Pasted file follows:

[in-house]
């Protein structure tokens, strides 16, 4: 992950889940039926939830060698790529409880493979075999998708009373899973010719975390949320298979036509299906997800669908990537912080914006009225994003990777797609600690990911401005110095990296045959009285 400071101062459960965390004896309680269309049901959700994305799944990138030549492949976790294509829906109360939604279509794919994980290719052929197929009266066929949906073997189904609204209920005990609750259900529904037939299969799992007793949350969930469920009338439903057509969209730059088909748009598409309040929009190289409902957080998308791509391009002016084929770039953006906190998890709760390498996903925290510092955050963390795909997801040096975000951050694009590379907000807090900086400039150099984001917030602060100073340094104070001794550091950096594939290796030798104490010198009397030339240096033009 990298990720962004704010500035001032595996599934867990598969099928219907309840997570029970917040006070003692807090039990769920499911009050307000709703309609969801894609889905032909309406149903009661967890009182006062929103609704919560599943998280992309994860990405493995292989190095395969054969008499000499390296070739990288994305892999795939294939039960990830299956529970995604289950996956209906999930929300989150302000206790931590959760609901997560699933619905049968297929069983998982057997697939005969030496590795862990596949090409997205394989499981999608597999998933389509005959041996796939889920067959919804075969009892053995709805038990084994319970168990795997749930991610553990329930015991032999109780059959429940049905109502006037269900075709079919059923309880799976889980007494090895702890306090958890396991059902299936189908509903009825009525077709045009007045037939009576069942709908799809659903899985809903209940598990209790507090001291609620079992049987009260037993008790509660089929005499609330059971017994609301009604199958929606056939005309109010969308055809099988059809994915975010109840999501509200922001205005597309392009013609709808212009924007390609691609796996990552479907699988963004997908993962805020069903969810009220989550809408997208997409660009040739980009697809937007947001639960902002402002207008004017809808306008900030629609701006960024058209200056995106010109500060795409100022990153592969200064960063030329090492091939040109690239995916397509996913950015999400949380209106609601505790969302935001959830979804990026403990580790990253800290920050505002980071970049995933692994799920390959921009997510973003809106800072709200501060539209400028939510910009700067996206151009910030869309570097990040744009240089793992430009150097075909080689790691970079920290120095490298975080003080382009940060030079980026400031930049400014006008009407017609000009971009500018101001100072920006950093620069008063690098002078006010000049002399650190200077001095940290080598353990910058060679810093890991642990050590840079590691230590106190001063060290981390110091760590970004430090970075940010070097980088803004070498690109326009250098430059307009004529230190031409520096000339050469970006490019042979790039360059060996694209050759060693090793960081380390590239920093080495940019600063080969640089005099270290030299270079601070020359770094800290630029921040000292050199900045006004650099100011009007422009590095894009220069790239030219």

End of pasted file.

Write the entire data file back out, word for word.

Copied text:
[in-house]
């Protein structure tokens, strides 16, 4: 992950889940039926939830060698790529409880493979075999998708009373899973010719975390949320298979036509299906997800669908990537912080914006009225994003990777797609600690990911401005110095990296045959009285 400071101062459960965390004896309680269309049901959700994305799944990138030549492949976790294509829906109360939604279509794919994980290719052929197929009266066929949906073997189904609204209920005990609750259900529904037939299969799992007793949350969930469920009338439903057509969209730059088909748009598409309040929009190289409902957080998308791509391009002016084929770039953006906190998890709760390498996903925290510092955050963390795909997801040096975000951050694009590379907000807090900086400039150099984001917030602060100073340094104070001794550091950096594939290796030798104490010198009397030339240096033009 990298990720962004704010500035001032595996599934867990598969099928219907309840997570029970917040006070003692807090039990769920499911009050307000709703309609969801894609889905032909309406149903009661967890009182006062929103609704919560599943998280992309994860990405493995292989190095395969054969008499000499390296070739990288994305892999795939294939039960990830299956529970995604289950996956209906999930929300989150302000206790931590959760609901997560699933619905049968297929069983998982057997697939005969030496590795862990596949090409997205394989499981999608597999998933389509005959041996796939889920067959919804075969009892053995709805038990084994319970168990795997749930991610553990329930015991032999109780059959429940049905109502006037269900075709079919059923309880799976889980007494090895702890306090958890396991059902299936189908509903009825009525077709045009007045037939009576069942709908799809659903899985809903209940598990209790507090001291609620079992049987009260037993008790509660089929005499609330059971017994609301009604199958929606056939005309109010969308055809099988059809994915975010109840999501509200922001205005597309392009013609709808212009924007390609691609796996990552479907699988963004997908993962805020069903969810009220989550809408997208997409660009040739980009697809937007947001639960902002402002207008004017809808306008900030629609701006960024058209200056995106010109500060795409100022990153592969200064960063030329090492091939040109690239995916397509996913950015999400949380209106609601505790969302935001959830979804990026403990580790990253800290920050505002980071970049995933692994799920390959921009997510973003809106800072709200501060539209400028939510910009700067996206151009910030869309570097990040744009240089793992430009150097075909080689790691970079920290120095490298975080003080382009940060030079980026400031930049400014006008009407017609000009971009500018101001100072920006950093620069008063690098002078006010000049002399650190200077001095940290080598353990910058060679810093890991642990050590840079590691230590106190001063060290981390110091760590970004430090970075940010070097980088803004070498690109326009250098430059307009004529230190031409520096000339050469970006490019042979790039360059060996694209050759060693090793960081380390590239920093080495940019600063080969640089005099270290030299270079601070020359770094800290630029921040000292050199900045006004650099100011009007422009590095894009220069790239030219």